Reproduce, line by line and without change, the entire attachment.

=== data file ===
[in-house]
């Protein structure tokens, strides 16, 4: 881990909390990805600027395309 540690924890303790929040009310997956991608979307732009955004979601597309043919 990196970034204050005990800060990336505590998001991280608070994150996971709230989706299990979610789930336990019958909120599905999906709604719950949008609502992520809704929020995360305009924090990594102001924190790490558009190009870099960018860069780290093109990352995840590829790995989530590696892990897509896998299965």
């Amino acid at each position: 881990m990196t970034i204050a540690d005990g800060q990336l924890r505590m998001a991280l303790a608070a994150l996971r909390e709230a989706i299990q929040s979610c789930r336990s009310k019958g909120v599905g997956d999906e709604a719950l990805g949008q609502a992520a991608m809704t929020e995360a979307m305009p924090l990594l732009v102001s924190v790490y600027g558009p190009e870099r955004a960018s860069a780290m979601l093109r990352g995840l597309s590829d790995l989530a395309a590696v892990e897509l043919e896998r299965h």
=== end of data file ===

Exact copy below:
[in-house]
């Protein structure tokens, strides 16, 4: 881990909390990805600027395309 540690924890303790929040009310997956991608979307732009955004979601597309043919 990196970034204050005990800060990336505590998001991280608070994150996971709230989706299990979610789930336990019958909120599905999906709604719950949008609502992520809704929020995360305009924090990594102001924190790490558009190009870099960018860069780290093109990352995840590829790995989530590696892990897509896998299965």
């Amino acid at each position: 881990m990196t970034i204050a540690d005990g800060q990336l924890r505590m998001a991280l303790a608070a994150l996971r909390e709230a989706i299990q929040s979610c789930r336990s009310k019958g909120v599905g997956d999906e709604a719950l990805g949008q609502a992520a991608m809704t929020e995360a979307m305009p924090l990594l732009v102001s924190v790490y600027g558009p190009e870099r955004a960018s860069a780290m979601l093109r990352g995840l597309s590829d790995l989530a395309a590696v892990e897509l043919e896998r299965h």